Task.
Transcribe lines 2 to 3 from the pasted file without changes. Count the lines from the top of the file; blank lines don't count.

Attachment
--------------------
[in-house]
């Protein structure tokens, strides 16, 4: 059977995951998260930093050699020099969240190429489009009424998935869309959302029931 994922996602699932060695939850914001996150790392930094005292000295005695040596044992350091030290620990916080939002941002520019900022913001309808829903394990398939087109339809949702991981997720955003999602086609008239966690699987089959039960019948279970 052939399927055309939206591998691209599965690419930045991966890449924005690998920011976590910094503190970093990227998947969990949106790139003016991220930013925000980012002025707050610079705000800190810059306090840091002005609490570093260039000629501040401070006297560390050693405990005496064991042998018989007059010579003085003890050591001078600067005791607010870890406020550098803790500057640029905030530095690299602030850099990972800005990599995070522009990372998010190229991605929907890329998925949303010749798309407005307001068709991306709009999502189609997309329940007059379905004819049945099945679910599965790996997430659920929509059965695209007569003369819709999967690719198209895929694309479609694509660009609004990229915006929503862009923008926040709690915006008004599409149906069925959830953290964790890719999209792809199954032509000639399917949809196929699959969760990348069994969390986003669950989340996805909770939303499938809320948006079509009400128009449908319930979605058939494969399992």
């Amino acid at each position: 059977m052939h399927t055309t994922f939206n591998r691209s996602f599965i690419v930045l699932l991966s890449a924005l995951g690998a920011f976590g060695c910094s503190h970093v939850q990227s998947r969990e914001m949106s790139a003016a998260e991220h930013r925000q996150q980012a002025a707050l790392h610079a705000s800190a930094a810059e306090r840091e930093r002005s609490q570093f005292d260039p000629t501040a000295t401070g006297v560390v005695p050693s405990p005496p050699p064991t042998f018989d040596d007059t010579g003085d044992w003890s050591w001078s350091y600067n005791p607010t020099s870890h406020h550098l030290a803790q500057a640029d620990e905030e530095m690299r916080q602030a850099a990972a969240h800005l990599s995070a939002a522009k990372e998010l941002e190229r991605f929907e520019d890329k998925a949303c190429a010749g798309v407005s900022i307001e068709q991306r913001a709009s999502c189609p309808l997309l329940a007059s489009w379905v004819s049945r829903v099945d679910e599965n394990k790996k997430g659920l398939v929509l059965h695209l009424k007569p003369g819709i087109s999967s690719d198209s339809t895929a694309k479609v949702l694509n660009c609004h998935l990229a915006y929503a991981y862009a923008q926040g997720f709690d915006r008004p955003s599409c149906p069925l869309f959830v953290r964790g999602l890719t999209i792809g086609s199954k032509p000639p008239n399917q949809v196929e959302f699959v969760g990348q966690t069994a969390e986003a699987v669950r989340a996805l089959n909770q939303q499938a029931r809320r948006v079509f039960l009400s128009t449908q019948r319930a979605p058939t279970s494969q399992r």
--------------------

């Protein structure tokens, strides 16, 4: 059977995951998260930093050699020099969240190429489009009424998935869309959302029931 994922996602699932060695939850914001996150790392930094005292000295005695040596044992350091030290620990916080939002941002520019900022913001309808829903394990398939087109339809949702991981997720955003999602086609008239966690699987089959039960019948279970 052939399927055309939206591998691209599965690419930045991966890449924005690998920011976590910094503190970093990227998947969990949106790139003016991220930013925000980012002025707050610079705000800190810059306090840091002005609490570093260039000629501040401070006297560390050693405990005496064991042998018989007059010579003085003890050591001078600067005791607010870890406020550098803790500057640029905030530095690299602030850099990972800005990599995070522009990372998010190229991605929907890329998925949303010749798309407005307001068709991306709009999502189609997309329940007059379905004819049945099945679910599965790996997430659920929509059965695209007569003369819709999967690719198209895929694309479609694509660009609004990229915006929503862009923008926040709690915006008004599409149906069925959830953290964790890719999209792809199954032509000639399917949809196929699959969760990348069994969390986003669950989340996805909770939303499938809320948006079509009400128009449908319930979605058939494969399992």
């Amino acid at each position: 059977m052939h399927t055309t994922f939206n591998r691209s996602f599965i690419v930045l699932l991966s890449a924005l995951g690998a920011f976590g060695c910094s503190h970093v939850q990227s998947r969990e914001m949106s790139a003016a998260e991220h930013r925000q996150q980012a002025a707050l790392h610079a705000s800190a930094a810059e306090r840091e930093r002005s609490q570093f005292d260039p000629t501040a000295t401070g006297v560390v005695p050693s405990p005496p050699p064991t042998f018989d040596d007059t010579g003085d044992w003890s050591w001078s350091y600067n005791p607010t020099s870890h406020h550098l030290a803790q500057a640029d620990e905030e530095m690299r916080q602030a850099a990972a969240h800005l990599s995070a939002a522009k990372e998010l941002e190229r991605f929907e520019d890329k998925a949303c190429a010749g798309v407005s900022i307001e068709q991306r913001a709009s999502c189609p309808l997309l329940a007059s489009w379905v004819s049945r829903v099945d679910e599965n394990k790996k997430g659920l398939v929509l059965h695209l009424k007569p003369g819709i087109s999967s690719d198209s339809t895929a694309k479609v949702l694509n660009c609004h998935l990229a915006y929503a991981y862009a923008q926040g997720f709690d915006r008004p955003s599409c149906p069925l869309f959830v953290r964790g999602l890719t999209i792809g086609s199954k032509p000639p008239n399917q949809v196929e959302f699959v969760g990348q966690t069994a969390e986003a699987v669950r989340a996805l089959n909770q939303q499938a029931r809320r948006v079509f039960l009400s128009t449908q019948r319930a979605p058939t279970s494969q399992r």